Re: The Game of Life

From: Marchal <>
Date: Mon Dec 20 07:46:33 1999

GSLevy wrote:

>Jerry makes the mistake of shifting his coordinate system twice, and this is
>why the paradox that he describes arises.

I agree with Jerry here. What paradox ? What error ?

>The first shift in coordinate has to do with 1st and 3rd person.
>Jerry does not see that awareness is a 1st person phenomenon.

I'm not sure that Jerry does not see that awareness is a 1st person
When Jerry says:

> Are you arguing that a program has to be run before SAS's embodied
> in that program experience consciousness? I totally disagree with
> this approach, which some people call'computationalism'
> (confusingly), don't they?

I guess that he is talking about Jacques Mallah type of physical
 computationalism where there is a need for a "real physical running"
of the machine for consciousness to appear, and so there is a need
for a "real universe" whatever that means.

>So those
>creature in the universe of Life believe themselves to be conscious ( in the
>first person)


>but from the Great Programmer perspective (3rd person) or from
>any sophisticated external observer they are not.

Why do you want making these poor little creatures to be
wrong ? And wrong about their own feelings.

How could someone believe to be conscious without being conscious ?
Consciousness is a "pure" first person phenomenon.

You *do* believe in
zombies, don't you ? I mean you think that those creatures are
exactly like us, but that they are unconscious ?

Schmidhuber's, not to talk about Tegmark's, universes, or the little
simple big
everything, all that would be full of creatures believing wrongly they
feel ?

And how could you know you are not among those creatures?

(Of course in the UDA it is an *hypothesis* that those machines are
(relatively) correct.)

\begin{for the modalist}
But even without that hypothesis you can also just modelize the
of the machine by []p -> p, or just by consistency <>T.
(Jacques Baihache suggests me that I use [] for the modal box and <> for
diamond.) Remeber that [] and <> are interdefinissable: <>p can be seen
as an
abreviation of -[]-p, and []p can be seen as an abreviation of -<>-p)
Remember that in classical propositional logic -p is equivalent to p->F,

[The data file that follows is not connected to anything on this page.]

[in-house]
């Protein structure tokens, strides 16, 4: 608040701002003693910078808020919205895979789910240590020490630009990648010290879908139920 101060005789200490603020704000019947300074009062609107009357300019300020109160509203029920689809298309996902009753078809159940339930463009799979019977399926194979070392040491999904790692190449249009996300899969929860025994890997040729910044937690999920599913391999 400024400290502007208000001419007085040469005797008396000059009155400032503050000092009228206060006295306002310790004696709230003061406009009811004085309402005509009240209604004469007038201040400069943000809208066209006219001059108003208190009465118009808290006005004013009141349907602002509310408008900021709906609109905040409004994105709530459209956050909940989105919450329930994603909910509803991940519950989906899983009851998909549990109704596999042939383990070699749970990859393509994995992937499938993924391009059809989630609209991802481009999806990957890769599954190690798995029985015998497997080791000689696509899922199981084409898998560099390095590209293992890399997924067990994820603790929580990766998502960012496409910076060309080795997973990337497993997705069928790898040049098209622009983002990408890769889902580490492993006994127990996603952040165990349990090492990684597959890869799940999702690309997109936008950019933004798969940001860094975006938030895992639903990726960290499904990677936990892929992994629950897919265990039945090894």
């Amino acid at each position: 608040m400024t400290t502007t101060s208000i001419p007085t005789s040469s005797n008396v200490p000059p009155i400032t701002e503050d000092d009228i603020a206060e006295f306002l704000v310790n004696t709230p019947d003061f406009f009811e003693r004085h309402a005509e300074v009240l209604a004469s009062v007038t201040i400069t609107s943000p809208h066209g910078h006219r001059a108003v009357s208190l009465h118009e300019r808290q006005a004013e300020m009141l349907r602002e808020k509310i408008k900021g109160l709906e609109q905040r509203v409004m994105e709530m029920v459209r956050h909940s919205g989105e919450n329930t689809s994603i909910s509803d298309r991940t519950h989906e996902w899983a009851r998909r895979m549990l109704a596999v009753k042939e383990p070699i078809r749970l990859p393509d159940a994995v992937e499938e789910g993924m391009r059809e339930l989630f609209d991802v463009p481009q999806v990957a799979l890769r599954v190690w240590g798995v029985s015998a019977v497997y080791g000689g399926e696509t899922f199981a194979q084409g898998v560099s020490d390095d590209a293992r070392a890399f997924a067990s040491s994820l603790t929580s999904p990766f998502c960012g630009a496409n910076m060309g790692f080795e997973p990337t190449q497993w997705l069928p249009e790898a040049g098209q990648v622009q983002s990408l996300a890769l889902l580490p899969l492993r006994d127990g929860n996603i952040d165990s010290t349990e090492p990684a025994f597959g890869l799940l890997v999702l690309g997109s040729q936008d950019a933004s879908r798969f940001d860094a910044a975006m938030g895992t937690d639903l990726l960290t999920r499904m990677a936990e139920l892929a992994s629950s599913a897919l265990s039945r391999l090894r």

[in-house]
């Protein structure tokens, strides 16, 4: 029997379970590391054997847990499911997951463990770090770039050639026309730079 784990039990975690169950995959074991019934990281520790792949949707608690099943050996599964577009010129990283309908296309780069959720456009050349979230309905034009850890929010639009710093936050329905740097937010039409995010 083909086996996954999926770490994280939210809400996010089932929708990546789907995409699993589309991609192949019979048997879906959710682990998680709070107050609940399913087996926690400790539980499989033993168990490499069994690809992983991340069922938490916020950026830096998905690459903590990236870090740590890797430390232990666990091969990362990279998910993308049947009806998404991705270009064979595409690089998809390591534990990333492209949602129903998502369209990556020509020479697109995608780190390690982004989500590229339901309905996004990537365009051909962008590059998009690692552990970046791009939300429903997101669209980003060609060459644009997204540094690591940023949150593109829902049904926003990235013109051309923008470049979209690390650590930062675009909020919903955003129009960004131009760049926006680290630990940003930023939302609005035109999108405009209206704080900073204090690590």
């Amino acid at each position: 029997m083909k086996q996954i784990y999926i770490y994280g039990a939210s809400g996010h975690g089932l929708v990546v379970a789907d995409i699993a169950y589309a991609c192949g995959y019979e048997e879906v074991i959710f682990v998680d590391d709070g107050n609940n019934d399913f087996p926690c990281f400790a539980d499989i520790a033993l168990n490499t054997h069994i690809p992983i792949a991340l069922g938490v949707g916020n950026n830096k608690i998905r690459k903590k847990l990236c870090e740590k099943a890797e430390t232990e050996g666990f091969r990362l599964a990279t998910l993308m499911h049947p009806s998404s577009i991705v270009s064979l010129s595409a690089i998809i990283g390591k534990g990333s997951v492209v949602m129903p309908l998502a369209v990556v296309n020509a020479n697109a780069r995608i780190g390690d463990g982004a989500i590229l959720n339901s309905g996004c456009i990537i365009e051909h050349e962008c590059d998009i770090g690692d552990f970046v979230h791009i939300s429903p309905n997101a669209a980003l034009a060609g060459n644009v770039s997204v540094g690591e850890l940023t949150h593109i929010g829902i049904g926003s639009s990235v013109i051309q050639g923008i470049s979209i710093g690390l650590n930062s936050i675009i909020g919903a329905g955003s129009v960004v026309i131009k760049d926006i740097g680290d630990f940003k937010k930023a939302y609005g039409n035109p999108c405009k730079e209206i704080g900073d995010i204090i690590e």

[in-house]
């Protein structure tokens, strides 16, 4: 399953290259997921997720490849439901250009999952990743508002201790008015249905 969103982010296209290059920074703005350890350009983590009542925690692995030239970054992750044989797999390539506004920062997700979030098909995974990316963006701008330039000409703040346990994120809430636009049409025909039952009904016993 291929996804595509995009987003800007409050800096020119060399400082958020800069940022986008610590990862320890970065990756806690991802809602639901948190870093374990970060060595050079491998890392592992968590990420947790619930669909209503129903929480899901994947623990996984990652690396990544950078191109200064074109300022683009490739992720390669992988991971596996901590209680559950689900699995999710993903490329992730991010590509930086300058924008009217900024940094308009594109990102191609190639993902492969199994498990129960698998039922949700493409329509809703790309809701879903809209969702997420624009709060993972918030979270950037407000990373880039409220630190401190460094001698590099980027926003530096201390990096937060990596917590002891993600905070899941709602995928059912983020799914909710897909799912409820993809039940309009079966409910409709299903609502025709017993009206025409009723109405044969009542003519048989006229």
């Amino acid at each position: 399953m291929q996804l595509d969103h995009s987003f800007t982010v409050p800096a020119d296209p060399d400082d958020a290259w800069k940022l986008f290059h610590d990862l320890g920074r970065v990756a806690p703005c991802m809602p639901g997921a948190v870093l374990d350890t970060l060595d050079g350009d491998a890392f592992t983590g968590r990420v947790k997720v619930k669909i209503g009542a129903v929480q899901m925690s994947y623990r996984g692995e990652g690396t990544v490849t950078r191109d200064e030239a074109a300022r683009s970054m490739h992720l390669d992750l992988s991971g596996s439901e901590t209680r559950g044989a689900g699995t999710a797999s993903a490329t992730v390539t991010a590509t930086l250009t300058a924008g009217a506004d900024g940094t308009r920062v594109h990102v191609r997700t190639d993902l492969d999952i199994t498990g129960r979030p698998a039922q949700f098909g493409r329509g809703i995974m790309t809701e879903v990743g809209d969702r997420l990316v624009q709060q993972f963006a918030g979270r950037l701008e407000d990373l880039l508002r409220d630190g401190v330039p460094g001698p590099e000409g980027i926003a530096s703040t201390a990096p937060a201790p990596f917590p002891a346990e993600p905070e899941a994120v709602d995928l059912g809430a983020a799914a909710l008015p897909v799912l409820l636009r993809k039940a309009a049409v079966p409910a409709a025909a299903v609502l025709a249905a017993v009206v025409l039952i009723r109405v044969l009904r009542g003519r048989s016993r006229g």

so that "[]F - >F" is equivalent to -[]F, which is equivalent to <>T.
And let us interview the SRC machine through G and its Guardian Angel G*.
(SRC = self-referentially-correct)
Well the machine seems to remain silent on <>T. The Angel tell us the
machine is correct (G* proves []p -> p), and consistent (G* proves <>T),
and he did tell us that the machine cannot know it, nor justify it
(G* proves -[]([]p->p) and G* proves -[]<>T).
Quite the reverse of you, it seems. The little SRC creature seems a little
bit wiser about what she know.
\end{for the modalist}

This will not convince you, nor is it intended to convince you. Just to
you my opinion and the SRC machine's opinion, and its Guardian Angel's,
opinion. Which is Jerry's opinion too if I
understand and interpret him correctly.

>The second shift has to do with the action of running the program. Before
>computer is started, these creatures in the Life Universe do not exist in
>*time*. Their time is frozen - compared to ours - so from our point of view
>they are not conscious. They are just a bunch of inert bits. When the
>computer runs, their time becomes like ours and now they appear to be

"Running" a machine is a modality which makes sense only relatively
to you. That relative running makes it possible for the machine to
manifest its consciousness relatively to you. It makes possible
to entangled and share computationnal histories. But consciousness per se
is not linked to the dynamical physical activity itself.

>Resolution of this paradox illustrates the relativistic issues in the
>observation process and in particular the relativistic quality of the
>person point of view.

I don't understand.

>The relativity of information in terms of mutual
>information as defined by Claude Shannon has deep consequences in physics
>that, I feel, should be explored. In this context, Hawkings has made a major
>breakthrough in the understanding of black holes by relating entropy to

I agree although I'm not sure to see the relevance here.

Perhaps you are correct on all the points in which case comp should
be wrong (or my reasoning!).

Received on Mon Dec 20 1999 - 07:46:33 PST

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